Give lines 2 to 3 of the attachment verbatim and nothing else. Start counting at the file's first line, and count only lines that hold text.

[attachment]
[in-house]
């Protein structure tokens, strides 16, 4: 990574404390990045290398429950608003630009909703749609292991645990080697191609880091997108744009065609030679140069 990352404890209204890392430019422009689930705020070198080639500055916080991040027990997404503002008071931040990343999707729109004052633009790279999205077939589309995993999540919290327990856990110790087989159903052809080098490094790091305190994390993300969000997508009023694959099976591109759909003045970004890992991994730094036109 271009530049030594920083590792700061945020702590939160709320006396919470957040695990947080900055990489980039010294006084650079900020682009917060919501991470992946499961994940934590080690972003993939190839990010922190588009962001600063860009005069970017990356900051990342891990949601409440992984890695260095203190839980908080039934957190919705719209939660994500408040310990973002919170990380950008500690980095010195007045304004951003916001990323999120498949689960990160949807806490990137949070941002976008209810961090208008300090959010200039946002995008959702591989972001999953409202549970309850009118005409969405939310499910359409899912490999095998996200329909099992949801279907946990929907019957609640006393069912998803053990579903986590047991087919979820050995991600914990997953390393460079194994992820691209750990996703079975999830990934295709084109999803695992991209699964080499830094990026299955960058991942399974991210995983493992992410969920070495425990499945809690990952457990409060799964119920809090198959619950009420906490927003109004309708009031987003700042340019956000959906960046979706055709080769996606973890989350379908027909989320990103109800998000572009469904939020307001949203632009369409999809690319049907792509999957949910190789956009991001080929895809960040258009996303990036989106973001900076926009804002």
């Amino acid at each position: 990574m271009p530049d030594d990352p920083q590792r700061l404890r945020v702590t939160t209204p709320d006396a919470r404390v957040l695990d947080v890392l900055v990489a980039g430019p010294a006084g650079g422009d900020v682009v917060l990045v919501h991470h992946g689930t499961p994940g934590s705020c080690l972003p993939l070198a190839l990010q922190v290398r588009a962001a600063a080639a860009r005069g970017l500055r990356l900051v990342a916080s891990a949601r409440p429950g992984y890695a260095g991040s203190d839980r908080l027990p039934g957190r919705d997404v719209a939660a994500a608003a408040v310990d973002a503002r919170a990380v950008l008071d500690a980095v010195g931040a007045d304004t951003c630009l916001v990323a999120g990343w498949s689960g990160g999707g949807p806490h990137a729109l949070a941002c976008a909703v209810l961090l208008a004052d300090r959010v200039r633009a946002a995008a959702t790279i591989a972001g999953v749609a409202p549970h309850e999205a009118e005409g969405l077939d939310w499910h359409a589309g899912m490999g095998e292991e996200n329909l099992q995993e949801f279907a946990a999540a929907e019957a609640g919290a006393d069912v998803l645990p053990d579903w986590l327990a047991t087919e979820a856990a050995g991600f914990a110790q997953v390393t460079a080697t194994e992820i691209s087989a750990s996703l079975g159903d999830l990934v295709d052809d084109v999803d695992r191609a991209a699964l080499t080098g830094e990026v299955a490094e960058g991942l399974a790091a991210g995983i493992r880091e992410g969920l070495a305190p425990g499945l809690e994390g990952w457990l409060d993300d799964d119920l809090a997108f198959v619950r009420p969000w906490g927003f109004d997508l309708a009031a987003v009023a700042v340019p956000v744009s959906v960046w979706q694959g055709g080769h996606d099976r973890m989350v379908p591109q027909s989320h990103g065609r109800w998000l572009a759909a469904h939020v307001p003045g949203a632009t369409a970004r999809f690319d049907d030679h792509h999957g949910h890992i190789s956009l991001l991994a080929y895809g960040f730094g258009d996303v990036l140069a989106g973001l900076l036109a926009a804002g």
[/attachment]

């Protein structure tokens, strides 16, 4: 990574404390990045290398429950608003630009909703749609292991645990080697191609880091997108744009065609030679140069 990352404890209204890392430019422009689930705020070198080639500055916080991040027990997404503002008071931040990343999707729109004052633009790279999205077939589309995993999540919290327990856990110790087989159903052809080098490094790091305190994390993300969000997508009023694959099976591109759909003045970004890992991994730094036109 271009530049030594920083590792700061945020702590939160709320006396919470957040695990947080900055990489980039010294006084650079900020682009917060919501991470992946499961994940934590080690972003993939190839990010922190588009962001600063860009005069970017990356900051990342891990949601409440992984890695260095203190839980908080039934957190919705719209939660994500408040310990973002919170990380950008500690980095010195007045304004951003916001990323999120498949689960990160949807806490990137949070941002976008209810961090208008300090959010200039946002995008959702591989972001999953409202549970309850009118005409969405939310499910359409899912490999095998996200329909099992949801279907946990929907019957609640006393069912998803053990579903986590047991087919979820050995991600914990997953390393460079194994992820691209750990996703079975999830990934295709084109999803695992991209699964080499830094990026299955960058991942399974991210995983493992992410969920070495425990499945809690990952457990409060799964119920809090198959619950009420906490927003109004309708009031987003700042340019956000959906960046979706055709080769996606973890989350379908027909989320990103109800998000572009469904939020307001949203632009369409999809690319049907792509999957949910190789956009991001080929895809960040258009996303990036989106973001900076926009804002």
């Amino acid at each position: 990574m271009p530049d030594d990352p920083q590792r700061l404890r945020v702590t939160t209204p709320d006396a919470r404390v957040l695990d947080v890392l900055v990489a980039g430019p010294a006084g650079g422009d900020v682009v917060l990045v919501h991470h992946g689930t499961p994940g934590s705020c080690l972003p993939l070198a190839l990010q922190v290398r588009a962001a600063a080639a860009r005069g970017l500055r990356l900051v990342a916080s891990a949601r409440p429950g992984y890695a260095g991040s203190d839980r908080l027990p039934g957190r919705d997404v719209a939660a994500a608003a408040v310990d973002a503002r919170a990380v950008l008071d500690a980095v010195g931040a007045d304004t951003c630009l916001v990323a999120g990343w498949s689960g990160g999707g949807p806490h990137a729109l949070a941002c976008a909703v209810l961090l208008a004052d300090r959010v200039r633009a946002a995008a959702t790279i591989a972001g999953v749609a409202p549970h309850e999205a009118e005409g969405l077939d939310w499910h359409a589309g899912m490999g095998e292991e996200n329909l099992q995993e949801f279907a946990a999540a929907e019957a609640g919290a006393d069912v998803l645990p053990d579903w986590l327990a047991t087919e979820a856990a050995g991600f914990a110790q997953v390393t460079a080697t194994e992820i691209s087989a750990s996703l079975g159903d999830l990934v295709d052809d084109v999803d695992r191609a991209a699964l080499t080098g830094e990026v299955a490094e960058g991942l399974a790091a991210g995983i493992r880091e992410g969920l070495a305190p425990g499945l809690e994390g990952w457990l409060d993300d799964d119920l809090a997108f198959v619950r009420p969000w906490g927003f109004d997508l309708a009031a987003v009023a700042v340019p956000v744009s959906v960046w979706q694959g055709g080769h996606d099976r973890m989350v379908p591109q027909s989320h990103g065609r109800w998000l572009a759909a469904h939020v307001p003045g949203a632009t369409a970004r999809f690319d049907d030679h792509h999957g949910h890992i190789s956009l991001l991994a080929y895809g960040f730094g258009d996303v990036l140069a989106g973001l900076l036109a926009a804002g």